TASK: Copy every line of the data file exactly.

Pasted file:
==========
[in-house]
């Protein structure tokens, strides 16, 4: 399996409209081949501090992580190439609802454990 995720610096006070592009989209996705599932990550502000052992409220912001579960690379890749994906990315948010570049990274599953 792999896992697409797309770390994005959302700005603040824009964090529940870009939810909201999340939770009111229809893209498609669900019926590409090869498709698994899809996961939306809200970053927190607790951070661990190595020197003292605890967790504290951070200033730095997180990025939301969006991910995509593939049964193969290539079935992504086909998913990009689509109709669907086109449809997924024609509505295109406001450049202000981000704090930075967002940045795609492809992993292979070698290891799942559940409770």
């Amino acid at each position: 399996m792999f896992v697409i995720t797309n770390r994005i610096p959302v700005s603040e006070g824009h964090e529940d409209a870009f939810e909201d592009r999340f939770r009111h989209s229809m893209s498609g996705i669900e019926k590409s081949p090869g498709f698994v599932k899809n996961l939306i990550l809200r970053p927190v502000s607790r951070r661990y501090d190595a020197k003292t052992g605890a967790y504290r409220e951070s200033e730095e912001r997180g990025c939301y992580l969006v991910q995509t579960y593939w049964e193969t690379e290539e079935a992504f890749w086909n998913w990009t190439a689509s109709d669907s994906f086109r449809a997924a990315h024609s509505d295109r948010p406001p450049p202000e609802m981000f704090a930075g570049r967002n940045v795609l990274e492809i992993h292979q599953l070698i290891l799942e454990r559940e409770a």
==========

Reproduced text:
[in-house]
């Protein structure tokens, strides 16, 4: 399996409209081949501090992580190439609802454990 995720610096006070592009989209996705599932990550502000052992409220912001579960690379890749994906990315948010570049990274599953 792999896992697409797309770390994005959302700005603040824009964090529940870009939810909201999340939770009111229809893209498609669900019926590409090869498709698994899809996961939306809200970053927190607790951070661990190595020197003292605890967790504290951070200033730095997180990025939301969006991910995509593939049964193969290539079935992504086909998913990009689509109709669907086109449809997924024609509505295109406001450049202000981000704090930075967002940045795609492809992993292979070698290891799942559940409770």
């Amino acid at each position: 399996m792999f896992v697409i995720t797309n770390r994005i610096p959302v700005s603040e006070g824009h964090e529940d409209a870009f939810e909201d592009r999340f939770r009111h989209s229809m893209s498609g996705i669900e019926k590409s081949p090869g498709f698994v599932k899809n996961l939306i990550l809200r970053p927190v502000s607790r951070r661990y501090d190595a020197k003292t052992g605890a967790y504290r409220e951070s200033e730095e912001r997180g990025c939301y992580l969006v991910q995509t579960y593939w049964e193969t690379e290539e079935a992504f890749w086909n998913w990009t190439a689509s109709d669907s994906f086109r449809a997924a990315h024609s509505d295109r948010p406001p450049p202000e609802m981000f704090a930075g570049r967002n940045v795609l990274e492809i992993h292979q599953l070698i290891l799942e454990r559940e409770a």